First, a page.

Step 10: Power Terminal : Battery/supply connection

Picture of Power Terminal : Battery/supply connection
We are very close to finishing the circuit!

I have chosen to install female header pins to the input power supply terminals.  This so that I can easily pop in and out any supply I want.  However, for a board that will be going in to a specific project, it is a good idea to just permanently solder in your power supply.  Perhaps it is a 9v battery clip. Or a DC wall adapter.

Now that we have finished soldering everything, use your multimeter to check continuity between the power railsThere should be no connection between the two.  If the multimeter says there is go through and check for where there is a short.  This could be harmful to the chip if we power it up and there is a short.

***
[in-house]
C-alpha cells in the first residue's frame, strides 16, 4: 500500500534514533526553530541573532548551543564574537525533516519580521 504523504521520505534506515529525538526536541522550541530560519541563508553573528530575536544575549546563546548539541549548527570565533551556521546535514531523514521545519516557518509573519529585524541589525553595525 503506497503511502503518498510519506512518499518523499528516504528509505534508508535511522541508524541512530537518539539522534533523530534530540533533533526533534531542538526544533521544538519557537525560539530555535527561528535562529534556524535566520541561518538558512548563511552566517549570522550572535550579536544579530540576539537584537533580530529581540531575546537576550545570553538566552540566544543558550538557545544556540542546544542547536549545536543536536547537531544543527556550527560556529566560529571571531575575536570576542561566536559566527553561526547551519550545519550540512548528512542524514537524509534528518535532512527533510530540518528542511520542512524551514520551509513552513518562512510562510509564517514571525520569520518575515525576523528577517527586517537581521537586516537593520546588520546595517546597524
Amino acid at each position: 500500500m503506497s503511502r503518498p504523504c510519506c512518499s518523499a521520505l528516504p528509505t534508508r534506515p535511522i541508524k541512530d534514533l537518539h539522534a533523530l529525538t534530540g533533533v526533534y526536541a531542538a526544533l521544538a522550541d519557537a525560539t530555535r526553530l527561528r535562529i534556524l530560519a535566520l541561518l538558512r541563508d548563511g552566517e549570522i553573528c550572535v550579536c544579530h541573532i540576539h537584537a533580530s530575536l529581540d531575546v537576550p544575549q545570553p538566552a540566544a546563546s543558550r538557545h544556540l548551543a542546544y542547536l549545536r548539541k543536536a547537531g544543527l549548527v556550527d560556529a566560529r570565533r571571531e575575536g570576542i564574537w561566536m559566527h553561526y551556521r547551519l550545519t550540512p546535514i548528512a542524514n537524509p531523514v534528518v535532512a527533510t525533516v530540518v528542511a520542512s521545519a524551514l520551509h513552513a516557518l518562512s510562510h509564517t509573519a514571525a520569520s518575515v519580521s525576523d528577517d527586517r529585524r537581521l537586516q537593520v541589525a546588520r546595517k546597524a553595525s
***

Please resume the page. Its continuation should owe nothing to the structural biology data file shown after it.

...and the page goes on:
This is also a great time to check that your voltage regulator circuit is functional. Plug in your power supply and turn it on without the chip inserted into the socket. Use your multimeter to check that exactly 5v are running between the power rails.  Because all of our power pins are connected to the rails, we know the chip will only receive 5v - just like we want.

jderque5 years ago
 If you intend to keep those headers as power terminals, I strongly suggest to add a diode (such as 1N400X) to your circuit so that your chip won't be damaged if your battery is plugged in the wrong way. Those headers are error prone, and diodes are cheap as hell...

Otherwise, that's a nice little board :-)